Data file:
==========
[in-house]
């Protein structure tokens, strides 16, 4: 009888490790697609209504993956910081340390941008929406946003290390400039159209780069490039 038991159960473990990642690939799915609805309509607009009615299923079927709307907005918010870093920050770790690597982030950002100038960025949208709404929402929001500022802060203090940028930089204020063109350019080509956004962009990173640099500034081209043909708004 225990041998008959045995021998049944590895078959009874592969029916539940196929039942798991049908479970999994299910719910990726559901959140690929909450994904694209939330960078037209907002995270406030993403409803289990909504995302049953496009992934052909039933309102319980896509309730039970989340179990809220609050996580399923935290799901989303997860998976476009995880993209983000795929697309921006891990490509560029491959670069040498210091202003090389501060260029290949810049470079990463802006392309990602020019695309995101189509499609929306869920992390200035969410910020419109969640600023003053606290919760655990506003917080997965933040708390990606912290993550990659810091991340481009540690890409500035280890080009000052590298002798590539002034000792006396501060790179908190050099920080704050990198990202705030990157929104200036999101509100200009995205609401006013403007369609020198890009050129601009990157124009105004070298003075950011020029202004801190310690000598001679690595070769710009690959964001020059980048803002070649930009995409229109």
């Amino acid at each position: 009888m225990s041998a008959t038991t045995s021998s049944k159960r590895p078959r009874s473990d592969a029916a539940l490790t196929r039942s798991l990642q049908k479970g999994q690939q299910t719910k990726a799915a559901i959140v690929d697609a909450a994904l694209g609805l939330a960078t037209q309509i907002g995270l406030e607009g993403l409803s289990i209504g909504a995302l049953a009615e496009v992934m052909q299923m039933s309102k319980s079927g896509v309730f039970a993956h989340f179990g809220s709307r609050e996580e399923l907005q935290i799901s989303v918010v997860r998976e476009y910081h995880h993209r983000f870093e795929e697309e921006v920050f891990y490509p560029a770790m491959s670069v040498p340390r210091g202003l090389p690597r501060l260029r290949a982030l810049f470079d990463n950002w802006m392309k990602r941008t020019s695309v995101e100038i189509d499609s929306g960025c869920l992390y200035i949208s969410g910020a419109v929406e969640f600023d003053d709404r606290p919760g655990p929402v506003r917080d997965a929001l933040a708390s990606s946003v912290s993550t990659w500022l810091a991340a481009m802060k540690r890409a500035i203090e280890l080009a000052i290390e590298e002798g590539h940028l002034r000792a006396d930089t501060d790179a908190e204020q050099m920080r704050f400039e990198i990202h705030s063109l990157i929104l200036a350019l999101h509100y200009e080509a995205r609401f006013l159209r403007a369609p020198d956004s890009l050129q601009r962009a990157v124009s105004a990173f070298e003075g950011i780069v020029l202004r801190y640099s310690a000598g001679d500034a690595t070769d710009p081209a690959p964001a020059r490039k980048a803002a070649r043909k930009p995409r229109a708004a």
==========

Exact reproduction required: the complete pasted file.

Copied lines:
[in-house]
């Protein structure tokens, strides 16, 4: 009888490790697609209504993956910081340390941008929406946003290390400039159209780069490039 038991159960473990990642690939799915609805309509607009009615299923079927709307907005918010870093920050770790690597982030950002100038960025949208709404929402929001500022802060203090940028930089204020063109350019080509956004962009990173640099500034081209043909708004 225990041998008959045995021998049944590895078959009874592969029916539940196929039942798991049908479970999994299910719910990726559901959140690929909450994904694209939330960078037209907002995270406030993403409803289990909504995302049953496009992934052909039933309102319980896509309730039970989340179990809220609050996580399923935290799901989303997860998976476009995880993209983000795929697309921006891990490509560029491959670069040498210091202003090389501060260029290949810049470079990463802006392309990602020019695309995101189509499609929306869920992390200035969410910020419109969640600023003053606290919760655990506003917080997965933040708390990606912290993550990659810091991340481009540690890409500035280890080009000052590298002798590539002034000792006396501060790179908190050099920080704050990198990202705030990157929104200036999101509100200009995205609401006013403007369609020198890009050129601009990157124009105004070298003075950011020029202004801190310690000598001679690595070769710009690959964001020059980048803002070649930009995409229109």
């Amino acid at each position: 009888m225990s041998a008959t038991t045995s021998s049944k159960r590895p078959r009874s473990d592969a029916a539940l490790t196929r039942s798991l990642q049908k479970g999994q690939q299910t719910k990726a799915a559901i959140v690929d697609a909450a994904l694209g609805l939330a960078t037209q309509i907002g995270l406030e607009g993403l409803s289990i209504g909504a995302l049953a009615e496009v992934m052909q299923m039933s309102k319980s079927g896509v309730f039970a993956h989340f179990g809220s709307r609050e996580e399923l907005q935290i799901s989303v918010v997860r998976e476009y910081h995880h993209r983000f870093e795929e697309e921006v920050f891990y490509p560029a770790m491959s670069v040498p340390r210091g202003l090389p690597r501060l260029r290949a982030l810049f470079d990463n950002w802006m392309k990602r941008t020019s695309v995101e100038i189509d499609s929306g960025c869920l992390y200035i949208s969410g910020a419109v929406e969640f600023d003053d709404r606290p919760g655990p929402v506003r917080d997965a929001l933040a708390s990606s946003v912290s993550t990659w500022l810091a991340a481009m802060k540690r890409a500035i203090e280890l080009a000052i290390e590298e002798g590539h940028l002034r000792a006396d930089t501060d790179a908190e204020q050099m920080r704050f400039e990198i990202h705030s063109l990157i929104l200036a350019l999101h509100y200009e080509a995205r609401f006013l159209r403007a369609p020198d956004s890009l050129q601009r962009a990157v124009s105004a990173f070298e003075g950011i780069v020029l202004r801190y640099s310690a000598g001679d500034a690595t070769d710009p081209a690959p964001a020059r490039k980048a803002a070649r043909k930009p995409r229109a708004a």